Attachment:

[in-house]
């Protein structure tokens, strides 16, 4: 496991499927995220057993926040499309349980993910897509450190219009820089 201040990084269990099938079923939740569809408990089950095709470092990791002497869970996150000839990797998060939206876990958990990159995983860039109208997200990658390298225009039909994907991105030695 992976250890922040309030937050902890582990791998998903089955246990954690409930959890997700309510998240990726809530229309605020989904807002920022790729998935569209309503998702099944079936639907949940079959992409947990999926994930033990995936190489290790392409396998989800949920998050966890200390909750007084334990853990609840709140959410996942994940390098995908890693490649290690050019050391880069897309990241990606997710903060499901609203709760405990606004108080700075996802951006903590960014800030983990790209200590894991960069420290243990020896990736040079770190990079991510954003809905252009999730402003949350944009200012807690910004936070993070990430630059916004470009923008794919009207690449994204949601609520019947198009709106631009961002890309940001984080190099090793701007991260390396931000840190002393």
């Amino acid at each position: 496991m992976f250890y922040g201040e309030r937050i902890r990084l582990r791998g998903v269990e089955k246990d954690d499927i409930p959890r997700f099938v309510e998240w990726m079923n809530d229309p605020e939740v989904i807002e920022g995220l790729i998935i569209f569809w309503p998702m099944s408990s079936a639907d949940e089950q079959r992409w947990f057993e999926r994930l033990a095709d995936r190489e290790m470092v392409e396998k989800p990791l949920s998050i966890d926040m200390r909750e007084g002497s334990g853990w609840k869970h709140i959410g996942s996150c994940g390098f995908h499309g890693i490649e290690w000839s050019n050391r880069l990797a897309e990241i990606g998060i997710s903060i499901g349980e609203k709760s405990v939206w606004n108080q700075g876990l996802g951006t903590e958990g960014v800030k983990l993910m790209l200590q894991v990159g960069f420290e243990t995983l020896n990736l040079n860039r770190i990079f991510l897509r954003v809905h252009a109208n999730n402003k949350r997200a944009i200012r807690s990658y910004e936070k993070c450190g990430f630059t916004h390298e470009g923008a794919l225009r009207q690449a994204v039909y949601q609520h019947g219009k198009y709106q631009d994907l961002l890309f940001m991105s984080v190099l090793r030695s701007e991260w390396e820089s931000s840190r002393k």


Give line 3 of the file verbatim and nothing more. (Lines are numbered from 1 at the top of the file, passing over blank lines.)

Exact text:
């Amino acid at each position: 496991m992976f250890y922040g201040e309030r937050i902890r990084l582990r791998g998903v269990e089955k246990d954690d499927i409930p959890r997700f099938v309510e998240w990726m079923n809530d229309p605020e939740v989904i807002e920022g995220l790729i998935i569209f569809w309503p998702m099944s408990s079936a639907d949940e089950q079959r992409w947990f057993e999926r994930l033990a095709d995936r190489e290790m470092v392409e396998k989800p990791l949920s998050i966890d926040m200390r909750e007084g002497s334990g853990w609840k869970h709140i959410g996942s996150c994940g390098f995908h499309g890693i490649e290690w000839s050019n050391r880069l990797a897309e990241i990606g998060i997710s903060i499901g349980e609203k709760s405990v939206w606004n108080q700075g876990l996802g951006t903590e958990g960014v800030k983990l993910m790209l200590q894991v990159g960069f420290e243990t995983l020896n990736l040079n860039r770190i990079f991510l897509r954003v809905h252009a109208n999730n402003k949350r997200a944009i200012r807690s990658y910004e936070k993070c450190g990430f630059t916004h390298e470009g923008a794919l225009r009207q690449a994204v039909y949601q609520h019947g219009k198009y709106q631009d994907l961002l890309f940001m991105s984080v190099l090793r030695s701007e991260w390396e820089s931000s840190r002393k």